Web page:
'Together with Jesus, we love to learn and learn to love'
At Immaculate Heart Of Mary, our curriculum is designed to fire the children’s curiosity about the past in Britain and the wider world. We aim to provide children with a contextual knowledge whilst teaching them the skills necessary to develop a deeper understanding of the past and how it has influenced the world around them and show them and that this plays an essential part in preparing us for living and working in the contemporary world.
We want our pupils to consider how the past influences the present (both locally and on a global scale), what past societies were like, how these societies organised their politics, and what beliefs and cultures influenced people’s actions. As such, our history curriculum focuses on the many significant events and eras in both British and world history. It is designed to be engaging, challenging and diverse while giving them the skills to enable them to ask and answer historical questions; develop their understanding of chronology and historical evidence and it’s interpretations.
Our teachers plan engaging history topics using a range of resources. School trips and visitors to school are used to enhance the experience of history as a subject; to challenge the thinking and perspectives of our pupils.
History is taught in Reception as an integral part of the topic work through child-initiated and adult led activities. The children are given the opportunity to find out about past and present events in their own lives, and those of their families and other people they know.
Key Stage 1
During Key Stage 1, pupils learn about people’s lives and lifestyles. They find out about significant men, women, children and events from the recent and more distant past in Britain and the wider world. They listen, and respond to stories and use sources of information to help them ask and answer questions. They learn how the past is different from the present.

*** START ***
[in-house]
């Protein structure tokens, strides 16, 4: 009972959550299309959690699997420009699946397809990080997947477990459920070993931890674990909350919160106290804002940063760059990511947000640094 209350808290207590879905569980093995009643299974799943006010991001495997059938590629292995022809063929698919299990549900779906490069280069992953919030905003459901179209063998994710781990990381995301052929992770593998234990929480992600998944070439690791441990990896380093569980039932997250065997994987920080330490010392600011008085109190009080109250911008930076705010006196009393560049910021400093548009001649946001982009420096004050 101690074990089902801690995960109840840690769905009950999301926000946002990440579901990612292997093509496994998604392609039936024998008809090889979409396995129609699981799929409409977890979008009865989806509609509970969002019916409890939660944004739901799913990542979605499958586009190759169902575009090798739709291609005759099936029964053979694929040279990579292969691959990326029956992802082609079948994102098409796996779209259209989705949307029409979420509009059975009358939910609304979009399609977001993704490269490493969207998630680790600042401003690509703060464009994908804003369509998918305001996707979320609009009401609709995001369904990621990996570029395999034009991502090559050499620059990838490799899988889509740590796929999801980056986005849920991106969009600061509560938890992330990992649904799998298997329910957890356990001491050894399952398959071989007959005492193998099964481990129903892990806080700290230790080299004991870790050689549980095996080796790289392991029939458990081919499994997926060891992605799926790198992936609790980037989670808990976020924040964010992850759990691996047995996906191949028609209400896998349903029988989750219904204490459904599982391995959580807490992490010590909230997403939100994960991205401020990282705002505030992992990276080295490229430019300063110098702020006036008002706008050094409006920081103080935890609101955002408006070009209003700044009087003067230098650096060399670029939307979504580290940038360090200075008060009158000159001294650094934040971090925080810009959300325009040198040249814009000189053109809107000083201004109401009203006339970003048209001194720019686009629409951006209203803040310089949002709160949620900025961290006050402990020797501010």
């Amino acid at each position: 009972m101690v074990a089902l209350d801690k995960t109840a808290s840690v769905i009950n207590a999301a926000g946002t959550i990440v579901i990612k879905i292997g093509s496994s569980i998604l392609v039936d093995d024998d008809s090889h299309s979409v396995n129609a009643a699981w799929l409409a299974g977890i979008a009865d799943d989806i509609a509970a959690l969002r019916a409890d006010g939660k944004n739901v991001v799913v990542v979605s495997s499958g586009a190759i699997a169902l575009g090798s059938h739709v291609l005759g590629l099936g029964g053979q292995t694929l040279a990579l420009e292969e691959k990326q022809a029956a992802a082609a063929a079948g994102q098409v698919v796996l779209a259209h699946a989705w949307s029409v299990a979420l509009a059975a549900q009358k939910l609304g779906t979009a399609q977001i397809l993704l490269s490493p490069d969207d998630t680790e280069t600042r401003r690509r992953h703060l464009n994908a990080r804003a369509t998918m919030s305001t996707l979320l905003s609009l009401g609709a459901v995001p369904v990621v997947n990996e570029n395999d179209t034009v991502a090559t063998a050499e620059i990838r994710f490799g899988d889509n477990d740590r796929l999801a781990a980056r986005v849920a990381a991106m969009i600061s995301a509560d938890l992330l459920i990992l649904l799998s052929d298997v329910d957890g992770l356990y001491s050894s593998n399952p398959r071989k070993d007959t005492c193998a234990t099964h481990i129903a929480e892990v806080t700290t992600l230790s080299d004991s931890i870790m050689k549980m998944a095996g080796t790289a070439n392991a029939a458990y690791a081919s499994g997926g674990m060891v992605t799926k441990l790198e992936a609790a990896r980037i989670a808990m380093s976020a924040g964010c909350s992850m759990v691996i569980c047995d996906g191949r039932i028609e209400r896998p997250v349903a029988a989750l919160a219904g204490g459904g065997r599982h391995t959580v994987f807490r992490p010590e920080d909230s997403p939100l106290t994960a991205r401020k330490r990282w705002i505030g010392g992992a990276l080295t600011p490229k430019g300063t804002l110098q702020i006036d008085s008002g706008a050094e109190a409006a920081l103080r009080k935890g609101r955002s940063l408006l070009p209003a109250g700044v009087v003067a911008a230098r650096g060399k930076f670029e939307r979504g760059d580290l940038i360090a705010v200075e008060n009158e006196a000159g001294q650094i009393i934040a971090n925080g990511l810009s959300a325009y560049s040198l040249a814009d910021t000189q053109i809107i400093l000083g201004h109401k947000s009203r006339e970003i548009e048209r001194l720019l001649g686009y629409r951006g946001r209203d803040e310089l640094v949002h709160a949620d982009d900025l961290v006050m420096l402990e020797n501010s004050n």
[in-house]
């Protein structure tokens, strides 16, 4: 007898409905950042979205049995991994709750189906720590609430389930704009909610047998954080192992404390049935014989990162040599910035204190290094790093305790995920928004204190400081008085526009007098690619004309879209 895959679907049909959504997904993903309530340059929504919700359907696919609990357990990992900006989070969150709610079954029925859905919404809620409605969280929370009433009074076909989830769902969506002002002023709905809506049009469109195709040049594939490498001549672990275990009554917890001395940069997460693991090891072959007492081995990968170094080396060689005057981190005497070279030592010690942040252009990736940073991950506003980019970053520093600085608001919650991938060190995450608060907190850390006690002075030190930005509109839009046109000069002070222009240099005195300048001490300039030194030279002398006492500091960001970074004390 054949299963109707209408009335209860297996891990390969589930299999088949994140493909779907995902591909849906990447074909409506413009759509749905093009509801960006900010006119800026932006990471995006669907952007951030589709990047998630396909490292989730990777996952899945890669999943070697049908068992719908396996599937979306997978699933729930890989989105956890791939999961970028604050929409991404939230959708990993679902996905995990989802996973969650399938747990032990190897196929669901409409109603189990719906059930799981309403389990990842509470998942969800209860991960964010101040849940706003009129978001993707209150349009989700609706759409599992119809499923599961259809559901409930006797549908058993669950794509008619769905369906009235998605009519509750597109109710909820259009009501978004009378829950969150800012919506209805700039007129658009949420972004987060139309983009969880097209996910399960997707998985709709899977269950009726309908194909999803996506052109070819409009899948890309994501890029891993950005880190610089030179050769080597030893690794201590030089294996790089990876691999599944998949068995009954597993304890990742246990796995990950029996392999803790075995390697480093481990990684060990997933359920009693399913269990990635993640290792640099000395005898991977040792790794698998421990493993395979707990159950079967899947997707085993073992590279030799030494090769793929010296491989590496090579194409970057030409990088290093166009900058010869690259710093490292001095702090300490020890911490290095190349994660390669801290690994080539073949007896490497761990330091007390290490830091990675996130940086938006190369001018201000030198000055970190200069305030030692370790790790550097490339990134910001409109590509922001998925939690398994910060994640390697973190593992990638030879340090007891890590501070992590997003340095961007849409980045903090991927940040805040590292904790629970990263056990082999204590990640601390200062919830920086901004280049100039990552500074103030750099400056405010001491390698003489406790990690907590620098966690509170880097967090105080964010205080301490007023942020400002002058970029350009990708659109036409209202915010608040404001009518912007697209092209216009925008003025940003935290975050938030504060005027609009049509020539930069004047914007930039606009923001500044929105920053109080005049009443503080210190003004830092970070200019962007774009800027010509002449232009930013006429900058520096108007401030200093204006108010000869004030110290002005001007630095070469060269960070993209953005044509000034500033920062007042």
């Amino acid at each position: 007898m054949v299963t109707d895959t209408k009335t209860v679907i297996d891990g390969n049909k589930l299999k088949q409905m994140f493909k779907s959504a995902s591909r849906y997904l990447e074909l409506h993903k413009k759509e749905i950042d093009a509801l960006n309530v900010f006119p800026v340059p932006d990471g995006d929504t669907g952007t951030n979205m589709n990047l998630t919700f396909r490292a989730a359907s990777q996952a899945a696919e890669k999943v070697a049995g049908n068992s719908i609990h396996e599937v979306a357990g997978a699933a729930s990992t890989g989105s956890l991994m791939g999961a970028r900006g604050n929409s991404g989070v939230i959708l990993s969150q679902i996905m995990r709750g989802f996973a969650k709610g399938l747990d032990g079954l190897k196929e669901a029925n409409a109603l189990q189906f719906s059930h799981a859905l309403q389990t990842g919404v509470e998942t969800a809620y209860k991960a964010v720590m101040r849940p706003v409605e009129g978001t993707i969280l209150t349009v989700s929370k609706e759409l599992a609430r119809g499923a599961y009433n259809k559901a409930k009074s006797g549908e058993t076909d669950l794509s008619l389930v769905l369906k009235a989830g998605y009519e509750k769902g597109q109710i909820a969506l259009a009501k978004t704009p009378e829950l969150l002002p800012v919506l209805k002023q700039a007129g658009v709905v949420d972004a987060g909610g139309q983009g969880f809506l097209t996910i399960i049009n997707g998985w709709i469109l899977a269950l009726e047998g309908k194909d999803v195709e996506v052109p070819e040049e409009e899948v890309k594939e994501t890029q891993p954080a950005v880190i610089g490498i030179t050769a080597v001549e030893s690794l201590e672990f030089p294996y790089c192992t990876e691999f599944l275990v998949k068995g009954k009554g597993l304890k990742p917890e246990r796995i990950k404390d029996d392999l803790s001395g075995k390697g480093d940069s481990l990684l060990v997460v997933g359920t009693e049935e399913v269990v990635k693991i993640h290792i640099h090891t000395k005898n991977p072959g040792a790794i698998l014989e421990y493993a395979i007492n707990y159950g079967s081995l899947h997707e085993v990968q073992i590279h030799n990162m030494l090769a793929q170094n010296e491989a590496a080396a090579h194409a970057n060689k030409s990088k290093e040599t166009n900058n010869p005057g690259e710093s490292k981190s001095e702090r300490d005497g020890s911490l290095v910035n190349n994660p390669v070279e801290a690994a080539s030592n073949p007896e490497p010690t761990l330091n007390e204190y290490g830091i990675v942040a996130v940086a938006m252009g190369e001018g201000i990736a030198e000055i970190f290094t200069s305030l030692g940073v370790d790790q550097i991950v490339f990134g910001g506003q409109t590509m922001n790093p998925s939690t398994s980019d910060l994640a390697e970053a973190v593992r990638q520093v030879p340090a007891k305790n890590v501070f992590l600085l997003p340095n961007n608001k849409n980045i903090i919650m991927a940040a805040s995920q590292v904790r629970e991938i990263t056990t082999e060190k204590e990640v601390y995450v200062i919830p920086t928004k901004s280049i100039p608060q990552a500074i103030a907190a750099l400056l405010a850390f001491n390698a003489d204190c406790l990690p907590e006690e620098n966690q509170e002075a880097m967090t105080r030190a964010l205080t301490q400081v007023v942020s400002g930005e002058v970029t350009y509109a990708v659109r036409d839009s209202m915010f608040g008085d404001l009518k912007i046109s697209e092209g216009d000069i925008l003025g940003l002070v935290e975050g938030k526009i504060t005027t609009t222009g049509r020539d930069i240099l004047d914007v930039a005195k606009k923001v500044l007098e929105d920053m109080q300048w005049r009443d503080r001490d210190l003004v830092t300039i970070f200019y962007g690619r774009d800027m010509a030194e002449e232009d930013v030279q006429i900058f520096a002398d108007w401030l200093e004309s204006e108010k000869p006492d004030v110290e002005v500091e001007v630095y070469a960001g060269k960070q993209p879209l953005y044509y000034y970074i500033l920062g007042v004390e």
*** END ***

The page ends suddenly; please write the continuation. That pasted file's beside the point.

Key Stage 2
During Key Stage 2 pupils learn about significant people, events and places from both recent and more distant past. They learn about change and continuity in their own area, in Britain and in other parts of the world. They look at history in a variety of ways, for example from political, economic, technological and scientific, social, religious, cultural or aesthetic perspectives. They use different sources of information to help them investigate the past both in depth and in overview, using dates and historical vocabulary to describe events, people and developments. They also learn that the past can be represented and interpreted in different ways
As they do this, children develop a chronological framework for their knowledge of significant events and people. They see the diversity of human experience, and understand more about themselves as individuals and members of society. What they learn can enhance their virtues, influence their decisions about personal choices, attitudes and values. Our curriculum allows children to find evidence, weigh it up and reach their own conclusions. They will be able to see the value of research (as well as potential bias), sift through evidence, and argue for their point of view – skills that are prized in adult life.